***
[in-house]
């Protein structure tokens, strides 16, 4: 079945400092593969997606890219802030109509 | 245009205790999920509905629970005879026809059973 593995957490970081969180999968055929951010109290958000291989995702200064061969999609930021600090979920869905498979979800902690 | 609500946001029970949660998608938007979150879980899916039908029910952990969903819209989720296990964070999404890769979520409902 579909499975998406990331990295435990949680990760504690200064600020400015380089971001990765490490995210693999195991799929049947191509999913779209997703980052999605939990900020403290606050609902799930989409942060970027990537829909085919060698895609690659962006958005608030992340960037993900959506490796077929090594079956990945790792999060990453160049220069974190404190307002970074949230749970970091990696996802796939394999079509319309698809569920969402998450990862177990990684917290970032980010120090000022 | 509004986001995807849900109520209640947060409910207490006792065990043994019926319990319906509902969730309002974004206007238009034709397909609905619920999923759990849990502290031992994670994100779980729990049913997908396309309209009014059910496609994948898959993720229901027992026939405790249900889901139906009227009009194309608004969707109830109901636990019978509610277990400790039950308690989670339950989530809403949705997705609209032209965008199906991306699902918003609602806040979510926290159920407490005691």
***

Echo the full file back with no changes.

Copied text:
[in-house]
């Protein structure tokens, strides 16, 4: 079945400092593969997606890219802030109509 | 245009205790999920509905629970005879026809059973 593995957490970081969180999968055929951010109290958000291989995702200064061969999609930021600090979920869905498979979800902690 | 609500946001029970949660998608938007979150879980899916039908029910952990969903819209989720296990964070999404890769979520409902 579909499975998406990331990295435990949680990760504690200064600020400015380089971001990765490490995210693999195991799929049947191509999913779209997703980052999605939990900020403290606050609902799930989409942060970027990537829909085919060698895609690659962006958005608030992340960037993900959506490796077929090594079956990945790792999060990453160049220069974190404190307002970074949230749970970091990696996802796939394999079509319309698809569920969402998450990862177990990684917290970032980010120090000022 | 509004986001995807849900109520209640947060409910207490006792065990043994019926319990319906509902969730309002974004206007238009034709397909609905619920999923759990849990502290031992994670994100779980729990049913997908396309309209009014059910496609994948898959993720229901027992026939405790249900889901139906009227009009194309608004969707109830109901636990019978509610277990400790039950308690989670339950989530809403949705997705609209032209965008199906991306699902918003609602806040979510926290159920407490005691």